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I don't argue the coin or hieroglyphs are genuine. What I do believe is the possibility of diffusionism. Science shows all kinds of human migrations and prehistoric trade. Just the fact the Pacific islands are populated at all demonstrates humanity is not so limited as some say. Discussion of this usually centers around genetics or artifacts. We know American Indians came from Siberia. How many Siberian artifacts are found in the average Indian dig? Isolated cultures develop over time. Don't believe every outlandish idea but don't be so quick to dismiss every possibility either.



posted on Jun, 4 2018 @ 11:26 AM
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a reply to: toms54


Let's not forget all the islands in the Pacific that were peopled using crappy boats.
Actually, not crappy at all. Catamarans that could outsail any 18th century vessel, using highly sophisticated navigational techniques. The Polynesians were seafarers, the Egyptians were not.



posted on Jun, 4 2018 @ 01:55 PM
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originally posted by: Phage
a reply to: toms54


Let's not forget all the islands in the Pacific that were peopled using crappy boats.
Actually, not crappy at all. Catamarans that could outsail any 18th century vessel, using highly sophisticated navigational techniques. The Polynesians were seafarers, the Egyptians were not.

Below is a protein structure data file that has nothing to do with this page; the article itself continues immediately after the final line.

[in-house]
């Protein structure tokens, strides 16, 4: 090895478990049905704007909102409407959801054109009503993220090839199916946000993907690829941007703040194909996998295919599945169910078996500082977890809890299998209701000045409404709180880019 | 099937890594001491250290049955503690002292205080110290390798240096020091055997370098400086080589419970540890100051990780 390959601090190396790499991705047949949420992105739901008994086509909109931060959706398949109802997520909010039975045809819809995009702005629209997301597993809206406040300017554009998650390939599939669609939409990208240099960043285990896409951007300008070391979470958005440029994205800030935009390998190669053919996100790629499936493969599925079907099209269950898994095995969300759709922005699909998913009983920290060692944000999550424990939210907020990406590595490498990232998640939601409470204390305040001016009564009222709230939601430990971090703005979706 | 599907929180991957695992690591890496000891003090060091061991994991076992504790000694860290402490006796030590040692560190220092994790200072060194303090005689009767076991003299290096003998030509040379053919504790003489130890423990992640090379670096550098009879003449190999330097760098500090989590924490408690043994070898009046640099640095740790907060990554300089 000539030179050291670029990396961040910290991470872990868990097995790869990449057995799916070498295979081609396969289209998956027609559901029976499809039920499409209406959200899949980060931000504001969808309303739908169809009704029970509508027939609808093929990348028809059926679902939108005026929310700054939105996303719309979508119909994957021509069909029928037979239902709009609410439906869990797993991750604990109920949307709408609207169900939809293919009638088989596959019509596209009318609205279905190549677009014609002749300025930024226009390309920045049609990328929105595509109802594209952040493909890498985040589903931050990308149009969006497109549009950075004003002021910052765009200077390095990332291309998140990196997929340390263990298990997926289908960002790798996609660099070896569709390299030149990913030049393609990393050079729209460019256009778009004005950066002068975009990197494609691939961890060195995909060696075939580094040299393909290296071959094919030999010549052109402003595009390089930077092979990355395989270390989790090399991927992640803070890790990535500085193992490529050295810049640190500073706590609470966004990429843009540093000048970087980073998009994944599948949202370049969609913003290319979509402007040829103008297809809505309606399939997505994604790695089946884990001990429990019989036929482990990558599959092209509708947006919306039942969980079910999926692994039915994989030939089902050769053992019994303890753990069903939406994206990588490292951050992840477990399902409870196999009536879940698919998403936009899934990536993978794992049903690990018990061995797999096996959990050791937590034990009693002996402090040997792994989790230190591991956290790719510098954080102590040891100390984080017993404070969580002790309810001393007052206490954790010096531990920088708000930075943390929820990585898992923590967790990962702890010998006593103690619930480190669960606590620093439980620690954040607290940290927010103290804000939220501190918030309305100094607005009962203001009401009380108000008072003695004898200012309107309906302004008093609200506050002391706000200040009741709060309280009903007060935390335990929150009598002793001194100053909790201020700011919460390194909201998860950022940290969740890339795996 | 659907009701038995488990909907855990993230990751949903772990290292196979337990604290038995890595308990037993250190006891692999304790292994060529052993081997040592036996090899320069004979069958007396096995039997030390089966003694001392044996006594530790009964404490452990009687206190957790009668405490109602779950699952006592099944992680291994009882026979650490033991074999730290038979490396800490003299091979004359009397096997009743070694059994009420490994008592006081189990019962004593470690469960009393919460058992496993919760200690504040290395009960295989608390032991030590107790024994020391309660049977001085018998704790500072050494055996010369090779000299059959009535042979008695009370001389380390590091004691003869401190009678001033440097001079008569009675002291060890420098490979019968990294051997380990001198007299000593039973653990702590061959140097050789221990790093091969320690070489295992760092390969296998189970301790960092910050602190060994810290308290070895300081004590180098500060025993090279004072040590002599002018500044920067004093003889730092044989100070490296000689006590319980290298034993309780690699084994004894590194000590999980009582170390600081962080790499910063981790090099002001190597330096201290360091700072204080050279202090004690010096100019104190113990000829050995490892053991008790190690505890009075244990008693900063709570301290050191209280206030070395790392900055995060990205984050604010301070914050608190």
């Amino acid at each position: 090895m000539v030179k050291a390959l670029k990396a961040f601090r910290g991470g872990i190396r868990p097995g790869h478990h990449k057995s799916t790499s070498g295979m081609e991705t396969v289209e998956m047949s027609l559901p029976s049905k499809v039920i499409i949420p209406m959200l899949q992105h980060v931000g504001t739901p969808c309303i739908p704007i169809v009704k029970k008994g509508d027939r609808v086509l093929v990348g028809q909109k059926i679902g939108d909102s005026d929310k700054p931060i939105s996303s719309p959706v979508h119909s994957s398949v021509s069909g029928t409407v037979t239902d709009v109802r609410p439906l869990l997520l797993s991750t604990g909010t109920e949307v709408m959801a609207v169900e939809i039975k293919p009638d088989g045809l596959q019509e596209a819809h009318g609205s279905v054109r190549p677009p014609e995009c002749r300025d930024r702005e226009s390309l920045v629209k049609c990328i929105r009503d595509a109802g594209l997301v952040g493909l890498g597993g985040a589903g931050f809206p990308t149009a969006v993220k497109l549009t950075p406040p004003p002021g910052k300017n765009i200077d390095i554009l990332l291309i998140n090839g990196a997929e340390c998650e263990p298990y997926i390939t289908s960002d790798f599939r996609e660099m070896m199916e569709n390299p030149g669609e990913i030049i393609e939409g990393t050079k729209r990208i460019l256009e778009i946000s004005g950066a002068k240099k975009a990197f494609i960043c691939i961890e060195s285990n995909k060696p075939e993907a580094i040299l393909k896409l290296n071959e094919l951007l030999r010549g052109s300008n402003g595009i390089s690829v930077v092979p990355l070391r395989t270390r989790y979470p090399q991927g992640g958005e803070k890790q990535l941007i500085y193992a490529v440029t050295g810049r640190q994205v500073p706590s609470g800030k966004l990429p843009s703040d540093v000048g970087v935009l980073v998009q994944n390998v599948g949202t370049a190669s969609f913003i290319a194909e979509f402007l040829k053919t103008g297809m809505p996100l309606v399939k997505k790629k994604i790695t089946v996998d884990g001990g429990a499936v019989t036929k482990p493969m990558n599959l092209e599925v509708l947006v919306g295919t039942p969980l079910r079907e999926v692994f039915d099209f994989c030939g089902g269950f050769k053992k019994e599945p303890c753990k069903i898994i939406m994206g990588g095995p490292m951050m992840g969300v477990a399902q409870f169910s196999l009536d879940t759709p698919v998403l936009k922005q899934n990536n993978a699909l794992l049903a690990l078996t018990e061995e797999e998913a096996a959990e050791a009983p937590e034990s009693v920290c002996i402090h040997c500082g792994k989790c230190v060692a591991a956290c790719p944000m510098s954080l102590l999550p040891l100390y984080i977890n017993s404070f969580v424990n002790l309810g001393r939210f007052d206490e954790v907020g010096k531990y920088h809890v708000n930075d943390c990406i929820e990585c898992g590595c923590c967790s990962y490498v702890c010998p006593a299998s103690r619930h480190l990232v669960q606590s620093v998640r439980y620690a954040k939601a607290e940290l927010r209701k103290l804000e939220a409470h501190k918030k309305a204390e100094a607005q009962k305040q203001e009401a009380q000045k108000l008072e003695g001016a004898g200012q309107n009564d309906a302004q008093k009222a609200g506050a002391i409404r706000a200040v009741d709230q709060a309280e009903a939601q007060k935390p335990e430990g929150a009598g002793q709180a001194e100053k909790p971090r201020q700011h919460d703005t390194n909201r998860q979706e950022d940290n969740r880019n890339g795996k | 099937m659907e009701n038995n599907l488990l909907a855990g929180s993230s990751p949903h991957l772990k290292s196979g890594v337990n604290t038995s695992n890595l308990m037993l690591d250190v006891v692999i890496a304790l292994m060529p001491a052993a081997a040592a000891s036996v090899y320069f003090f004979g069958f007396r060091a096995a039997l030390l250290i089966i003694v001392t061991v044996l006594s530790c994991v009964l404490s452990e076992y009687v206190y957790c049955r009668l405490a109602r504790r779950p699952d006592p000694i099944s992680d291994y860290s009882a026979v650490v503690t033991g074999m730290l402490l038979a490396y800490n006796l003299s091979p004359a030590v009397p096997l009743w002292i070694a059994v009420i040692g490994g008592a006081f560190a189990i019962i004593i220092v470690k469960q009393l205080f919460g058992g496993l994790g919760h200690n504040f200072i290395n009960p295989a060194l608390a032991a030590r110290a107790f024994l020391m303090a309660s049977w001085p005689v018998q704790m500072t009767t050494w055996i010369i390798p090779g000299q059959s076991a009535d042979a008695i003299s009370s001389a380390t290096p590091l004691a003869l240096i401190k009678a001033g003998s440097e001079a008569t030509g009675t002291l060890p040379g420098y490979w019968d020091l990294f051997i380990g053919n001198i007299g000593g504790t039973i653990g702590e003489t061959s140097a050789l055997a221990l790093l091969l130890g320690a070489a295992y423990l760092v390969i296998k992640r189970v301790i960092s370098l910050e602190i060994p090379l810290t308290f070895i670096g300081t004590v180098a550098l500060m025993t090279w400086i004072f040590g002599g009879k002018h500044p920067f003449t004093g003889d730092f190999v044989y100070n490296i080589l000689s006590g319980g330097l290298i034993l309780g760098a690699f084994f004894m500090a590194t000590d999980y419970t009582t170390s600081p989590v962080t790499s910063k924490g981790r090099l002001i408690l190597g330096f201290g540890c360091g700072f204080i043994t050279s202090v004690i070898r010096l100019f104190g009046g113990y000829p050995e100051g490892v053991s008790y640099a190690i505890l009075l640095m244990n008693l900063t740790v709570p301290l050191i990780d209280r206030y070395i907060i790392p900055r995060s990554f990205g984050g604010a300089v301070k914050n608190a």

OK



posted on Jun, 4 2018 @ 07:58 PM
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originally posted by: toms54

originally posted by: Phage
a reply to: DexterRiley

And if so, is there any reason to believe that such a boat could not have been sailed to Australia from Egypt, given Heyerdahl's success in crossing the Atlantic?
Pretty good reason.

Heyerdahl got from Morocco to Barbados (barely), riding the Canary Current not sailing. 6,100 km.


It's a lot farther to Australia. A lot. No matter how you cut it. And there is no current to ride. From Egypt to there.


It is a lot farther to Australia. But the aborigines are there. They must have done it somehow. Africa to Australia. It is not impossible.

The Aborigines walked there from India, only having to cross a couple of channels, both of which you could see across (at that time.)

Harte



posted on Jun, 5 2018 @ 06:28 AM
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originally posted by: Harte

originally posted by: toms54

originally posted by: Phage
a reply to: DexterRiley

And if so, is there any reason to believe that such a boat could not have been sailed to Australia from Egypt, given Heyerdahl's success in crossing the Atlantic?
Pretty good reason.

Heyerdahl got from Morocco to Barbados (barely), riding the Canary Current not sailing. 6,100 km.


It's a lot farther to Australia. A lot. No matter how you cut it. And there is no current to ride. From Egypt to there.


It is a lot farther to Australia. But the aborigines are there. They must have done it somehow. Africa to Australia. It is not impossible.

The Aborigines walked there from India, only having to cross a couple of channels, both of which you could see across (at that time.)

Harte


Good point. An Egyptian could have walked there. There was the silk road trade routes.



posted on Jun, 7 2018 @ 08:20 PM
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originally posted by: Harte

originally posted by: Byrd